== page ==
Chapter

Causal Inference: A Thought Experiment

Ezra Susser, Sharon Schwartz, Alfredo Morabia and Evelyn J. Bromet

in Psychiatric Epidemiology

Published in print July 2006 | ISBN: 9780195101812
Published online September 2009 | e-ISBN: 9780199864096 | DOI: http://dx.doi.org/10.1093/acprof:oso/9780195101812.003.11

Series: Oxford Psychiatry Series

Causal Inference: A Thought Experiment

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A cohort study is always a kind of ‘thought experiment’. One needs to imagine what results ‘would have been’ if the exposed and the unexposed groups had in fact been fully comparable. This chapter sets up a framework for conducting this thought experiment in a systematic way. The exposed and unexposed may differ on (1) other causes of the disease (confounding); (2) the length of time over which they are observed (unequal attrition); and (3) the accuracy with which cases are ascertained (differential misclassification). Each of these factors may account for part, or even all, of an apparent association between the exposure and the disease. They can also suppress an association or reverse it. The process of causal inference depends upon the identification and evaluation of these alternative explanations for results. This chapter shows how confounding, unequal attrition, and differential misclassification can produce an association between exposure and disease.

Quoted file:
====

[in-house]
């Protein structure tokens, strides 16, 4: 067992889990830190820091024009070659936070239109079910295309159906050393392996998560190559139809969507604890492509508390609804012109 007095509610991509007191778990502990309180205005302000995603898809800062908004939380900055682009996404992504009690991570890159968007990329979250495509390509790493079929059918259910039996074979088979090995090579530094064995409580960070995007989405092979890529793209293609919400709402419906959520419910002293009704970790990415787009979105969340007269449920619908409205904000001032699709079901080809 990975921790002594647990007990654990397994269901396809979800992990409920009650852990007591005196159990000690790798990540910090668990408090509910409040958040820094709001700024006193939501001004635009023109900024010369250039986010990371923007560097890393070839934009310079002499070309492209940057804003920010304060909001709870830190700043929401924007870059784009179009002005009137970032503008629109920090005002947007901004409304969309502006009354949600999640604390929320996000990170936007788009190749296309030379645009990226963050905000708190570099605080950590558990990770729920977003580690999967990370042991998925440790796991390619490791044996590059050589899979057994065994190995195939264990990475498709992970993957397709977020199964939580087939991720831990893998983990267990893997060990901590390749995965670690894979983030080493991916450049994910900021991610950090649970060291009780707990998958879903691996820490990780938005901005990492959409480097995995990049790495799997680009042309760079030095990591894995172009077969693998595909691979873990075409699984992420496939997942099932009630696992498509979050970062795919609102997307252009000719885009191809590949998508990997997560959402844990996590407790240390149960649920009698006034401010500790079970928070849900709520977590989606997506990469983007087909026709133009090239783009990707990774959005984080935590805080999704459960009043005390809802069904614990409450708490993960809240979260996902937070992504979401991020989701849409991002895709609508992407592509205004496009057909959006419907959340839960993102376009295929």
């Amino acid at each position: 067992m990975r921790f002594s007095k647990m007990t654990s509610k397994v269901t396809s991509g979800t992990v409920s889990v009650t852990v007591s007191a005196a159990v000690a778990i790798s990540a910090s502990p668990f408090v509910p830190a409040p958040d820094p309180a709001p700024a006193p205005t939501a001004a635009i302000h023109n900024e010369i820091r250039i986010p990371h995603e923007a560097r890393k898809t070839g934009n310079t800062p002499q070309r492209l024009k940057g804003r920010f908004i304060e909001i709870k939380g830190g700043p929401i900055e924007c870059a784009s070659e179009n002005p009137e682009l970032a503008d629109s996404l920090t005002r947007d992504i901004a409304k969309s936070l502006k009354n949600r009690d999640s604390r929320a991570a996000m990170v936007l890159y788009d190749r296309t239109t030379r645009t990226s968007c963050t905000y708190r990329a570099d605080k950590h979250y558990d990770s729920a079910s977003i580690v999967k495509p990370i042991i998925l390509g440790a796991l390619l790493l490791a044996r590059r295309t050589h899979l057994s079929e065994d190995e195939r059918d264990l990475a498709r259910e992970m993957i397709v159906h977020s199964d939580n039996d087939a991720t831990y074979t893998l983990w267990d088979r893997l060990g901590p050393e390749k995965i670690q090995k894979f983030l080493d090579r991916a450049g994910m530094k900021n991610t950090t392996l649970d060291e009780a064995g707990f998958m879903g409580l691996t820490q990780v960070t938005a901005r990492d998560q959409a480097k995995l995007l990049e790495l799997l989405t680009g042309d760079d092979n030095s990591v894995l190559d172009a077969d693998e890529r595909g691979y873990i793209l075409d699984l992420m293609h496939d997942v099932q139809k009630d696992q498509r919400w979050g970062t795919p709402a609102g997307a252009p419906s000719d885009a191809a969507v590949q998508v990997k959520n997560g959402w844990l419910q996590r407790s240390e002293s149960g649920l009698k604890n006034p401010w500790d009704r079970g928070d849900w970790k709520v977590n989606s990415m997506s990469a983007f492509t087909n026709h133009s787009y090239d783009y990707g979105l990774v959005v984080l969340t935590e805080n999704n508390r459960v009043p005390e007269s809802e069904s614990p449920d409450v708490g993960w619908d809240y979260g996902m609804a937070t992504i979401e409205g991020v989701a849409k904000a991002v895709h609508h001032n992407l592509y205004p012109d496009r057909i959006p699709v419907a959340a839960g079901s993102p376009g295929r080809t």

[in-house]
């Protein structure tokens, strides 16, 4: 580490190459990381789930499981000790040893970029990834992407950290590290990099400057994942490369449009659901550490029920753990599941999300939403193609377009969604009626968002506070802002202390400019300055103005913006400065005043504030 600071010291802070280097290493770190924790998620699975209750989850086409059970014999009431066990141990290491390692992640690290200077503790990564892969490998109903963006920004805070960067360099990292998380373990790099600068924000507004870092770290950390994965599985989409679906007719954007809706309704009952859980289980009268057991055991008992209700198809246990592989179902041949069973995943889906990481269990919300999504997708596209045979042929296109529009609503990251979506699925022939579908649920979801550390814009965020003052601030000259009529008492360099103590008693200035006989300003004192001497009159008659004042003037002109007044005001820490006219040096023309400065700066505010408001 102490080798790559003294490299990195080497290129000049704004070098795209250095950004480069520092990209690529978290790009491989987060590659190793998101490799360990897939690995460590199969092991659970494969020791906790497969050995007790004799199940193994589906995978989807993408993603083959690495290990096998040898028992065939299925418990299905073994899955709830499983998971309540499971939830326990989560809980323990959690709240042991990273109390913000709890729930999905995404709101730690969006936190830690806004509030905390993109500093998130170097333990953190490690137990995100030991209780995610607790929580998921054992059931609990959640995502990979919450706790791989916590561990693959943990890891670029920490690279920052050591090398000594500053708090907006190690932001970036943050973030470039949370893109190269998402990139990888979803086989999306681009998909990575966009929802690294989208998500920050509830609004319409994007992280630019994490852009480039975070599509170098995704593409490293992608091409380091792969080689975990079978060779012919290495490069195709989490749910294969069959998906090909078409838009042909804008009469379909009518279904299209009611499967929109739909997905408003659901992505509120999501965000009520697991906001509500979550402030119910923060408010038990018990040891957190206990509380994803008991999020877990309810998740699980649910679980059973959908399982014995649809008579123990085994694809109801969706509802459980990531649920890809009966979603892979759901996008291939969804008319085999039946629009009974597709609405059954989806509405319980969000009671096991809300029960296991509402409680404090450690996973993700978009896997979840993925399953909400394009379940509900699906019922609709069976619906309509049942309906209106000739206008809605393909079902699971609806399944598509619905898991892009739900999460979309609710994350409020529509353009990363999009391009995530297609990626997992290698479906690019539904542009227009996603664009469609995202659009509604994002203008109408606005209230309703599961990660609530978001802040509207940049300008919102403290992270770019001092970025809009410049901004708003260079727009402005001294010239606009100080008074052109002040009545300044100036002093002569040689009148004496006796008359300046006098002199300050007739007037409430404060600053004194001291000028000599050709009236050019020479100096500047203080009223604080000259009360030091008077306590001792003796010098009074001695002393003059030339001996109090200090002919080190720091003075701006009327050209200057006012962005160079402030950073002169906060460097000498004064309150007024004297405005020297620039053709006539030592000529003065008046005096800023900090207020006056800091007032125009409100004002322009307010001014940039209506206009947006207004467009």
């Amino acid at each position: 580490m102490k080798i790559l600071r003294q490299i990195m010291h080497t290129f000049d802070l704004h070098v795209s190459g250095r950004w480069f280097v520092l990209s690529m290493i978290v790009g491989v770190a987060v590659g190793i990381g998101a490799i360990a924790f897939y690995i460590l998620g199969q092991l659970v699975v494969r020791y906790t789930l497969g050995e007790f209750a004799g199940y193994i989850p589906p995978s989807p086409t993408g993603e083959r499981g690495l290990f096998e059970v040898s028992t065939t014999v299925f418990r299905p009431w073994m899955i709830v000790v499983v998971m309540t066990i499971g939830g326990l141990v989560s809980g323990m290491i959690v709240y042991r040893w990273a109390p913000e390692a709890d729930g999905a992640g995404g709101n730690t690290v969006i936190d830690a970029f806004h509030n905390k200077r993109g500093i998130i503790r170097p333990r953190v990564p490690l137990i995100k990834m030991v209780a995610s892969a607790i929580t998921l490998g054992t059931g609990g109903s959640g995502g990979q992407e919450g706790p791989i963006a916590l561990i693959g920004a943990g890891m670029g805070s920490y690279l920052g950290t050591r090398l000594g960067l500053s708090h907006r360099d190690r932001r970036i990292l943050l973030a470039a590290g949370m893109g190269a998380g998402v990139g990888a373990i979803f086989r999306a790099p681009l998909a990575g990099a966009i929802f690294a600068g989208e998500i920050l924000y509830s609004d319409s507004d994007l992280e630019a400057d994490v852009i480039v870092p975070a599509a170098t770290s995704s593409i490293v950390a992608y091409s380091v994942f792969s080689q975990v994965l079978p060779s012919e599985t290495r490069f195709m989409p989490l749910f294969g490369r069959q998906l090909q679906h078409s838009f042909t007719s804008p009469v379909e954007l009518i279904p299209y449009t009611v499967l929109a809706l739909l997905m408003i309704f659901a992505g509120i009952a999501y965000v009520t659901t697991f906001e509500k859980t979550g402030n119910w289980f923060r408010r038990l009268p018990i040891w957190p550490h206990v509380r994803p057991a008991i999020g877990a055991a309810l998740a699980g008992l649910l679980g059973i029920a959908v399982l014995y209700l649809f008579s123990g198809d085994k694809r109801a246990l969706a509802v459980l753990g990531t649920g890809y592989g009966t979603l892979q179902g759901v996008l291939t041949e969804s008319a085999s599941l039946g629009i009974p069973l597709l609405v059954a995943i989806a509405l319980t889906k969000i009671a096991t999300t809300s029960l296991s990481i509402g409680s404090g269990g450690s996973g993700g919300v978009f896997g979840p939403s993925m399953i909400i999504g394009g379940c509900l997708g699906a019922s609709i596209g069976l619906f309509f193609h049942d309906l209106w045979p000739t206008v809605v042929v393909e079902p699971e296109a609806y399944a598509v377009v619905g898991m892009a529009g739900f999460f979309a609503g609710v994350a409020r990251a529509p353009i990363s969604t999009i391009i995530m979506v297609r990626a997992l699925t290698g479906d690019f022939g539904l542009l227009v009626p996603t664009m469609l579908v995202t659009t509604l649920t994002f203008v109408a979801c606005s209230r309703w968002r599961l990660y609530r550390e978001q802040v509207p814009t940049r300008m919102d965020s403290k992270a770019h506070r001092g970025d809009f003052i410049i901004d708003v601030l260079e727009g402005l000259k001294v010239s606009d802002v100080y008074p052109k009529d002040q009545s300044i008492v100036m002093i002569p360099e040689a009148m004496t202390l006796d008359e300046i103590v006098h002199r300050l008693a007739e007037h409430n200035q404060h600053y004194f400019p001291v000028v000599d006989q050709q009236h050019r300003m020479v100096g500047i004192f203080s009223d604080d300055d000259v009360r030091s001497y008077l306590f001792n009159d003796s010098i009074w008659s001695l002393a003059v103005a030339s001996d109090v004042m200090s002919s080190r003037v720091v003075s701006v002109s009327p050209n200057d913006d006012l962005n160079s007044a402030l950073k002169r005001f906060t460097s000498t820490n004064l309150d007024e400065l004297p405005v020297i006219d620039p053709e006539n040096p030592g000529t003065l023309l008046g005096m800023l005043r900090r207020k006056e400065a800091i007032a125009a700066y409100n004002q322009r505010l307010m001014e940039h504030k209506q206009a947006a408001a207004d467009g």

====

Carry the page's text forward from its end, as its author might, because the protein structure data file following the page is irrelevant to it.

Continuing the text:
Keywords: causation; confounding; unequal attrition; differential misclassification; cohort study

Chapter.  3843 words.  Illustrated.

Subjects: Public Health and Epidemiology

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